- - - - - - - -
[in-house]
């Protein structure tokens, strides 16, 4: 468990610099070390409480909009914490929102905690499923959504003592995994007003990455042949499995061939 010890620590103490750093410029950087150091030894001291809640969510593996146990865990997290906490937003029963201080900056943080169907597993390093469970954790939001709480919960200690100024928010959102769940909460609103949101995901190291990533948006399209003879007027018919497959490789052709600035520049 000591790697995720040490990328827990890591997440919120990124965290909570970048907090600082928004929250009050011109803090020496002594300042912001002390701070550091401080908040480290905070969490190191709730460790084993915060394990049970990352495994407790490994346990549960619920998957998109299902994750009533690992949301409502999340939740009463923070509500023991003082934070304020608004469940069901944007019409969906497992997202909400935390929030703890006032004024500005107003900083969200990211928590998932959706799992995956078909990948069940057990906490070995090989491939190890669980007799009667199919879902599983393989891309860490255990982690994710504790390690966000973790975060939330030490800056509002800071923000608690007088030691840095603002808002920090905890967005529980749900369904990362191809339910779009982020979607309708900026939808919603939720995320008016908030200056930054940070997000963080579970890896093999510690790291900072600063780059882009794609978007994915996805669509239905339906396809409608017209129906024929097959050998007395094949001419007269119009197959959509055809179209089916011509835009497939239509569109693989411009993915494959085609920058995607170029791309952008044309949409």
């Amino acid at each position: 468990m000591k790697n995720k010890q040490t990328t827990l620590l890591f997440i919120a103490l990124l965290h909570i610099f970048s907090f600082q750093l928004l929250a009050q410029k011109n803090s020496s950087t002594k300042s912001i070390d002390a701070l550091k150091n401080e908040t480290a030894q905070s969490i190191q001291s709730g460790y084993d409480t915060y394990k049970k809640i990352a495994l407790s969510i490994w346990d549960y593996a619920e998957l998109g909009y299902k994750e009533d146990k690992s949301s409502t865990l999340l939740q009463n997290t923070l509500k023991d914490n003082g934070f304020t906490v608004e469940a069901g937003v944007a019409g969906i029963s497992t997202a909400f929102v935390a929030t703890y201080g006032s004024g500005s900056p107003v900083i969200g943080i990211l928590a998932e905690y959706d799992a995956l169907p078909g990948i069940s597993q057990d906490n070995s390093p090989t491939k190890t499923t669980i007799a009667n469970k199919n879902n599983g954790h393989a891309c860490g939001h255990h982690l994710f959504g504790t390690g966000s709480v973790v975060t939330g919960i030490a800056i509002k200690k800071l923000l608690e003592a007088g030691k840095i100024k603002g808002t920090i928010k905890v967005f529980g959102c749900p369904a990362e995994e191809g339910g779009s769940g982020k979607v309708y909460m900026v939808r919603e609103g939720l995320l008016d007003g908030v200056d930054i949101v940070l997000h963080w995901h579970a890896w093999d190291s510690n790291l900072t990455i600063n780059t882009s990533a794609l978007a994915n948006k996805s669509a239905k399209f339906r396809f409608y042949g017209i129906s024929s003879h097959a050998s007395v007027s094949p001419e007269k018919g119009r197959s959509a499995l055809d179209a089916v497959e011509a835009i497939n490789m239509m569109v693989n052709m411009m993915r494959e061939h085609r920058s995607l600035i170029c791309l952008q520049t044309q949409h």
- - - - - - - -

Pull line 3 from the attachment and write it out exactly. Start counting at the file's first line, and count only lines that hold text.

């Amino acid at each position: 468990m000591k790697n995720k010890q040490t990328t827990l620590l890591f997440i919120a103490l990124l965290h909570i610099f970048s907090f600082q750093l928004l929250a009050q410029k011109n803090s020496s950087t002594k300042s912001i070390d002390a701070l550091k150091n401080e908040t480290a030894q905070s969490i190191q001291s709730g460790y084993d409480t915060y394990k049970k809640i990352a495994l407790s969510i490994w346990d549960y593996a619920e998957l998109g909009y299902k994750e009533d146990k690992s949301s409502t865990l999340l939740q009463n997290t923070l509500k023991d914490n003082g934070f304020t906490v608004e469940a069901g937003v944007a019409g969906i029963s497992t997202a909400f929102v935390a929030t703890y201080g006032s004024g500005s900056p107003v900083i969200g943080i990211l928590a998932e905690y959706d799992a995956l169907p078909g990948i069940s597993q057990d906490n070995s390093p090989t491939k190890t499923t669980i007799a009667n469970k199919n879902n599983g954790h393989a891309c860490g939001h255990h982690l994710f959504g504790t390690g966000s709480v973790v975060t939330g919960i030490a800056i509002k200690k800071l923000l608690e003592a007088g030691k840095i100024k603002g808002t920090i928010k905890v967005f529980g959102c749900p369904a990362e995994e191809g339910g779009s769940g982020k979607v309708y909460m900026v939808r919603e609103g939720l995320l008016d007003g908030v200056d930054i949101v940070l997000h963080w995901h579970a890896w093999d190291s510690n790291l900072t990455i600063n780059t882009s990533a794609l978007a994915n948006k996805s669509a239905k399209f339906r396809f409608y042949g017209i129906s024929s003879h097959a050998s007395v007027s094949p001419e007269k018919g119009r197959s959509a499995l055809d179209a089916v497959e011509a835009i497939n490789m239509m569109v693989n052709m411009m993915r494959e061939h085609r920058s995607l600035i170029c791309l952008q520049t044309q949409h």